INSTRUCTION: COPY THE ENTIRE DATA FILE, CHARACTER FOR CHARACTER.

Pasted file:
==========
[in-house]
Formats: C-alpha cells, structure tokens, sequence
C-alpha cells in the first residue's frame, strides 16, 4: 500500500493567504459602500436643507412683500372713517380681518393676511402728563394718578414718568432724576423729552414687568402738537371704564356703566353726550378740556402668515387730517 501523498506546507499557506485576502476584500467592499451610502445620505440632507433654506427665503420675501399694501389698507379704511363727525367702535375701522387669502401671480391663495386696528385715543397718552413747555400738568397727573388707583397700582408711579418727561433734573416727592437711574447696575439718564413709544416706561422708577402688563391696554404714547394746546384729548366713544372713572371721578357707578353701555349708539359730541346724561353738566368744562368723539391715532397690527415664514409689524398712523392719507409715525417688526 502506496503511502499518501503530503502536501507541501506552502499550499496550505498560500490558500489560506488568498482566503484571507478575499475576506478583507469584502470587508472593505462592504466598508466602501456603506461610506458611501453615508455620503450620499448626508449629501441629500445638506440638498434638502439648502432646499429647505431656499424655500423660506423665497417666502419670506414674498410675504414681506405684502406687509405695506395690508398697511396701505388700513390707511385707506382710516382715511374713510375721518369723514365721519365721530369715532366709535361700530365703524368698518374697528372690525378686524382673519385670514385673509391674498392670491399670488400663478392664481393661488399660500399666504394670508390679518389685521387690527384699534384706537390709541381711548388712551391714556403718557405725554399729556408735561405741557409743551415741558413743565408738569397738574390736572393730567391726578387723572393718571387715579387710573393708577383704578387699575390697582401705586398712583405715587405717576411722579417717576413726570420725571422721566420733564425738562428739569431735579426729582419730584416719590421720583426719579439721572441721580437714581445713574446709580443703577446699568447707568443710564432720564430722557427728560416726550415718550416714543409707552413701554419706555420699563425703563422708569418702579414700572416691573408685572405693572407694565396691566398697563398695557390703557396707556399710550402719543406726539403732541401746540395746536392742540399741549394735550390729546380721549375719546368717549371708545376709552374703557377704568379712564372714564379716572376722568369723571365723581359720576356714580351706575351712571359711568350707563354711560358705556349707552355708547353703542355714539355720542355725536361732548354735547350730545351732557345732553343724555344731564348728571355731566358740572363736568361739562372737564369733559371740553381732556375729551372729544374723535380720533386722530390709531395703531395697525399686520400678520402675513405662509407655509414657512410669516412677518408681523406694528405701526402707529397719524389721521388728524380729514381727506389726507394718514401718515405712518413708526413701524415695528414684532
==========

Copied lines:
[in-house]
Formats: C-alpha cells, structure tokens, sequence
C-alpha cells in the first residue's frame, strides 16, 4: 500500500493567504459602500436643507412683500372713517380681518393676511402728563394718578414718568432724576423729552414687568402738537371704564356703566353726550378740556402668515387730517 501523498506546507499557506485576502476584500467592499451610502445620505440632507433654506427665503420675501399694501389698507379704511363727525367702535375701522387669502401671480391663495386696528385715543397718552413747555400738568397727573388707583397700582408711579418727561433734573416727592437711574447696575439718564413709544416706561422708577402688563391696554404714547394746546384729548366713544372713572371721578357707578353701555349708539359730541346724561353738566368744562368723539391715532397690527415664514409689524398712523392719507409715525417688526 502506496503511502499518501503530503502536501507541501506552502499550499496550505498560500490558500489560506488568498482566503484571507478575499475576506478583507469584502470587508472593505462592504466598508466602501456603506461610506458611501453615508455620503450620499448626508449629501441629500445638506440638498434638502439648502432646499429647505431656499424655500423660506423665497417666502419670506414674498410675504414681506405684502406687509405695506395690508398697511396701505388700513390707511385707506382710516382715511374713510375721518369723514365721519365721530369715532366709535361700530365703524368698518374697528372690525378686524382673519385670514385673509391674498392670491399670488400663478392664481393661488399660500399666504394670508390679518389685521387690527384699534384706537390709541381711548388712551391714556403718557405725554399729556408735561405741557409743551415741558413743565408738569397738574390736572393730567391726578387723572393718571387715579387710573393708577383704578387699575390697582401705586398712583405715587405717576411722579417717576413726570420725571422721566420733564425738562428739569431735579426729582419730584416719590421720583426719579439721572441721580437714581445713574446709580443703577446699568447707568443710564432720564430722557427728560416726550415718550416714543409707552413701554419706555420699563425703563422708569418702579414700572416691573408685572405693572407694565396691566398697563398695557390703557396707556399710550402719543406726539403732541401746540395746536392742540399741549394735550390729546380721549375719546368717549371708545376709552374703557377704568379712564372714564379716572376722568369723571365723581359720576356714580351706575351712571359711568350707563354711560358705556349707552355708547353703542355714539355720542355725536361732548354735547350730545351732557345732553343724555344731564348728571355731566358740572363736568361739562372737564369733559371740553381732556375729551372729544374723535380720533386722530390709531395703531395697525399686520400678520402675513405662509407655509414657512410669516412677518408681523406694528405701526402707529397719524389721521388728524380729514381727506389726507394718514401718515405712518413708526413701524415695528414684532